In ‘92 he was in Dublin for the World’s Veteran Championship. When the two Irish doctors assigned didn’t show up, he was asked to be Tournament Physician. Since all four of Scott’s grandparents were born in Ireland, Michael has dual citizenship and is of course partial to Irish competitors. Here at this summer’s Special Olympic Games in Raleigh he was quick to cheer on the Irish Team.
At the ‘95 World’s in Tianjin, Michael lost an important set of documents and was very pleased when a young Chinese woman, perhaps in her early 20’s, found and returned them to him.
He wanted to repay her thoughtfulness and asked if he might take her to dinner. She accepted, and assumed, since the restaurant he suggested was only a mile or two away, that they’d walk. But because it was drizzling, Michael, despite the young woman’s hesitation, insisted they get a cab.
Perhaps it seemed strange to her to be in a cab--and with an American man?
In the restaurant Michael ordered for the two of them. She would have a steak, for she’d never had one before. And would Michael please teach her how to use a knife and fork?
The dinner was pleasant--though the young woman confessed that, knowing the freedom and the opportunities possible in the United States, it was sometimes a little depressing living in China.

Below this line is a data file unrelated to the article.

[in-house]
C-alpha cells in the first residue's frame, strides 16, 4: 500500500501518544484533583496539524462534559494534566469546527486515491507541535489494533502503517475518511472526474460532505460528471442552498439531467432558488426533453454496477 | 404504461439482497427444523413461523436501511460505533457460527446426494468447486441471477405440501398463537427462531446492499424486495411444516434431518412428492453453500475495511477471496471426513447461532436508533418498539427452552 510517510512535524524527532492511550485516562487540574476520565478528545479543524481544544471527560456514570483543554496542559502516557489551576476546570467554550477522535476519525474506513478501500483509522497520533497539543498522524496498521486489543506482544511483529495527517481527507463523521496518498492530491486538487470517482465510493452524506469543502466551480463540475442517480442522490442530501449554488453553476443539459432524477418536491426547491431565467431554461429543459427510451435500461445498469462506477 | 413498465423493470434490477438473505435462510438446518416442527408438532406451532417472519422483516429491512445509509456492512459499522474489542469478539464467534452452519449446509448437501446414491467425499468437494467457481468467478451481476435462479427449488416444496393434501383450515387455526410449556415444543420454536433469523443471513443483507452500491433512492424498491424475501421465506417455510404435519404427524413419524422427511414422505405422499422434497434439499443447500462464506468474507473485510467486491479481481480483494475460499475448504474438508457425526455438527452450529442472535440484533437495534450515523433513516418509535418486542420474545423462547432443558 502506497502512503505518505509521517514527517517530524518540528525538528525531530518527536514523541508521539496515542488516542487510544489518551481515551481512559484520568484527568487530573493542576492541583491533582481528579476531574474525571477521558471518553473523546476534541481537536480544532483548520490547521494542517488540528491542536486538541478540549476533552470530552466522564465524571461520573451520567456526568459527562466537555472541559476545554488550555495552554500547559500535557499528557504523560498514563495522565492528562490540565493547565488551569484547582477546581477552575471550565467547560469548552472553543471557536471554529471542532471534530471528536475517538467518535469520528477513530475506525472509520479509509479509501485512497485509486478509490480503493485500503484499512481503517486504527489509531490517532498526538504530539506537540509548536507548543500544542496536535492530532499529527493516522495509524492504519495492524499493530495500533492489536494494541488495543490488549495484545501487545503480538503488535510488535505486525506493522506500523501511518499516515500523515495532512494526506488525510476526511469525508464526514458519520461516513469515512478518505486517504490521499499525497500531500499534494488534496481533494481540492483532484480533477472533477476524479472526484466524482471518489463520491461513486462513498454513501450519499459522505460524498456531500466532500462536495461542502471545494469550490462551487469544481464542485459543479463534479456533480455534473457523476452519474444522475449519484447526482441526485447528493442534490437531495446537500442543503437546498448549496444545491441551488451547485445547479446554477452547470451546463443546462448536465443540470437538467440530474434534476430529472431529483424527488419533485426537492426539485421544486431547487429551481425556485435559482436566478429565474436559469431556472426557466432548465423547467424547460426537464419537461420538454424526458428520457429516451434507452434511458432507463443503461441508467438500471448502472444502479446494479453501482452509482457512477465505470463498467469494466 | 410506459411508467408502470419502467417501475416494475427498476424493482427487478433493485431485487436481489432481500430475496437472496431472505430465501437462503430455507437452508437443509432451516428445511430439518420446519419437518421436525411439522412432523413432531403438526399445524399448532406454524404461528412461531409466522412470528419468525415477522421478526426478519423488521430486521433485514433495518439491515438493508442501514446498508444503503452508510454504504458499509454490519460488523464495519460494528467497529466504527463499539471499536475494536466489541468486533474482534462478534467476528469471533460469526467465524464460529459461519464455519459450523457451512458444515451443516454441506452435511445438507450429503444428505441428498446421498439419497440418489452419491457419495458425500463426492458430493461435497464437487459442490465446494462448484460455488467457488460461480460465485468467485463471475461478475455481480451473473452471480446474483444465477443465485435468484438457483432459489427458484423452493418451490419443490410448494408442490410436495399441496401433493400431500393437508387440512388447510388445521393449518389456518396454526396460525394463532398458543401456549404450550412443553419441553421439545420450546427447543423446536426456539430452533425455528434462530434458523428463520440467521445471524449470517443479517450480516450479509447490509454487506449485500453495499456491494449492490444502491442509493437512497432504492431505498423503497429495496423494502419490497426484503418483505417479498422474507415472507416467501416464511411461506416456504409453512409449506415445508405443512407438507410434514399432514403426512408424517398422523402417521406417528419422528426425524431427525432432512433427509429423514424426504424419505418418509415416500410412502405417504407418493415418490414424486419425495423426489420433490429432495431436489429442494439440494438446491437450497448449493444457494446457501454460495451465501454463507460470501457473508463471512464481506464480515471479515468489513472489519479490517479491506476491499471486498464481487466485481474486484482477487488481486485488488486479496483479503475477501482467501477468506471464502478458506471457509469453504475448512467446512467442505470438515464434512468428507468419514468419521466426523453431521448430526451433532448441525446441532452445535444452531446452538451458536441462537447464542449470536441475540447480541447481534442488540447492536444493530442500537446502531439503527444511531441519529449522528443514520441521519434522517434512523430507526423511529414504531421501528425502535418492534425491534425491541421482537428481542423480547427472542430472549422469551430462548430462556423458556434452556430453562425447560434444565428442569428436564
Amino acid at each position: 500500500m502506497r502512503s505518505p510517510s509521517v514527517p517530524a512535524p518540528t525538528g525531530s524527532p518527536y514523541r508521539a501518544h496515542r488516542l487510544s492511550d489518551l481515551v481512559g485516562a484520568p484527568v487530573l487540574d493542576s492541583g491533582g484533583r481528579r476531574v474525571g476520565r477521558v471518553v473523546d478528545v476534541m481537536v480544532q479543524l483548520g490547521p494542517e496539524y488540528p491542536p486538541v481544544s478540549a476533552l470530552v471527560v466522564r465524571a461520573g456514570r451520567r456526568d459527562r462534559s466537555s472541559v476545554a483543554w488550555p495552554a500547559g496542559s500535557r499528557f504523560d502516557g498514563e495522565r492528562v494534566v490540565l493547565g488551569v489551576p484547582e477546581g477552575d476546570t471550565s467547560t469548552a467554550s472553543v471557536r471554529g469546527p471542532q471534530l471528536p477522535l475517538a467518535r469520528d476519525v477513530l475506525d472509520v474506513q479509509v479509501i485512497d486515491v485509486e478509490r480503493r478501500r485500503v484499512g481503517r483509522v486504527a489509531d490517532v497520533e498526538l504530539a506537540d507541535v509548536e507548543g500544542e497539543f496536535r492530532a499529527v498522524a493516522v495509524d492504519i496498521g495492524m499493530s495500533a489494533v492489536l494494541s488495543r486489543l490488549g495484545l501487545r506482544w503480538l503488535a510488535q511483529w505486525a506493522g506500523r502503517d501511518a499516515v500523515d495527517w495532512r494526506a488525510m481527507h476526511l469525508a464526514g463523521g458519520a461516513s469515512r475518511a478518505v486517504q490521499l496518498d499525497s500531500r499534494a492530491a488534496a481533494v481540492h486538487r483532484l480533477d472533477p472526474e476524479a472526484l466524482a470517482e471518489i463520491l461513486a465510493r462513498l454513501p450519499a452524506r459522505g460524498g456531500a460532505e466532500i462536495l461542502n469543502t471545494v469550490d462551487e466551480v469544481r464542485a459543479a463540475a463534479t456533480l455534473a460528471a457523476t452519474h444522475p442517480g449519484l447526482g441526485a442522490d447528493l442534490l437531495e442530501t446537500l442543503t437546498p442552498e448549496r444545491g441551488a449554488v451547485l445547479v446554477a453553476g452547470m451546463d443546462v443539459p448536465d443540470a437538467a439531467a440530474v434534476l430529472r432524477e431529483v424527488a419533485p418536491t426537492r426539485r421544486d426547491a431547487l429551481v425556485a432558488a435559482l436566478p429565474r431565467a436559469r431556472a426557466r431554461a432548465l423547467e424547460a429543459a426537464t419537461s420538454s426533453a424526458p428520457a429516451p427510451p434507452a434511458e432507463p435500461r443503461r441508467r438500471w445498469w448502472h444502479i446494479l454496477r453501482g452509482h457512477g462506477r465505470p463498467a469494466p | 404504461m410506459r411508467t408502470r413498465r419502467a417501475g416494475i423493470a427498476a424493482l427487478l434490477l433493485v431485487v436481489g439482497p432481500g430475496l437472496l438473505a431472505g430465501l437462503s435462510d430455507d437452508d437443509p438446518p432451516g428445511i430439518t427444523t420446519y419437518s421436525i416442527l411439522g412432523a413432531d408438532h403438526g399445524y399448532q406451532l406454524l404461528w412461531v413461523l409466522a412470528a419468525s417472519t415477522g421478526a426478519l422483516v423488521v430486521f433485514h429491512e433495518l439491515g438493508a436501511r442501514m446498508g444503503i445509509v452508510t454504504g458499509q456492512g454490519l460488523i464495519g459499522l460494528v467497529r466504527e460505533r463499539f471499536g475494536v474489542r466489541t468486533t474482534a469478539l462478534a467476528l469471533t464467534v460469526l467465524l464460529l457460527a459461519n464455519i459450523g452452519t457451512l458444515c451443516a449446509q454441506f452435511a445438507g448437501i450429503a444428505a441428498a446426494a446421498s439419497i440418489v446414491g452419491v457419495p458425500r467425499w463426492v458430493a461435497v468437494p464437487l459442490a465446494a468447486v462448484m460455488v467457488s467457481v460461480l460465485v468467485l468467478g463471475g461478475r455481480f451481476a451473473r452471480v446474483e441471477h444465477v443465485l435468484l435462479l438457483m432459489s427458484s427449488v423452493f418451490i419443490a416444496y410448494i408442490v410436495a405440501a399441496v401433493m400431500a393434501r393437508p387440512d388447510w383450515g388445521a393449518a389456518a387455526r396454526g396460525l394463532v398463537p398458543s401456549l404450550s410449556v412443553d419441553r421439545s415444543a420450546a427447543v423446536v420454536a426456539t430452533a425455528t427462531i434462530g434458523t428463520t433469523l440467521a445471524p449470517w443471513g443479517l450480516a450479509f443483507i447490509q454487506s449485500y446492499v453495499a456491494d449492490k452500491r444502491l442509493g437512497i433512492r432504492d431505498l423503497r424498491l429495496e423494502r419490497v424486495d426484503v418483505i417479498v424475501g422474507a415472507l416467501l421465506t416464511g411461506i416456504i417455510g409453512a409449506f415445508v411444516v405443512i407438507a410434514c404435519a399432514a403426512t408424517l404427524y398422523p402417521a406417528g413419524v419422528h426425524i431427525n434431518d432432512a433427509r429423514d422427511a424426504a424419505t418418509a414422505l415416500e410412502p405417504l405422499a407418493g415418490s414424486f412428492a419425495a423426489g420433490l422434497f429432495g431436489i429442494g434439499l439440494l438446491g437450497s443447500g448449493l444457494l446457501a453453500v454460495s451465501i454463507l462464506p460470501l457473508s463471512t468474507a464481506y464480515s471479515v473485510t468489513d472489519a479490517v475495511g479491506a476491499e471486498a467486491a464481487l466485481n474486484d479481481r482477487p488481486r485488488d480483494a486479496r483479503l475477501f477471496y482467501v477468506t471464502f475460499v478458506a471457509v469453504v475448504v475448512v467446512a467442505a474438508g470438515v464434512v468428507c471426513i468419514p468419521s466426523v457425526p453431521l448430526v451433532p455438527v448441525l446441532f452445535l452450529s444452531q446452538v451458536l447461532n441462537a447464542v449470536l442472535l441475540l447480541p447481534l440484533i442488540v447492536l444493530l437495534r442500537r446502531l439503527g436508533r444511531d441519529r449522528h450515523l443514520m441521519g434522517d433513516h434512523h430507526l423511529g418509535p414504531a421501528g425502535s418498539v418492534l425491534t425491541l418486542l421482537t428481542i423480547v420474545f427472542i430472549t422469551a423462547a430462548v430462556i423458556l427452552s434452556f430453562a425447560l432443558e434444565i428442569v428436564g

In gratitude for his kindness, the young woman asked Michael to please take her ring as a remembrance--which he did.
Since, in their brief encounter, they were away from all that "CHIN-a! CHIN-a!" Stadium mania, it was a refreshingly innocent and quiet time, and a tender moment for Michael having to say goodbye to this young woman whom he would probably never meet again.
At the Manchester World’s, even Ding Yaping herself, whom naturally Michael had tested over the years, couldn’t resist his mischievous wiles, and, on coming down from the Awards dais, was seen presenting him with the very bouquet of flowers that had just been given her as (for the third time) World Women’s Singles Champ.
No wonder then, not long after, the USATT, in its own exemplary Hall, presented Michael with its honoring bouquet.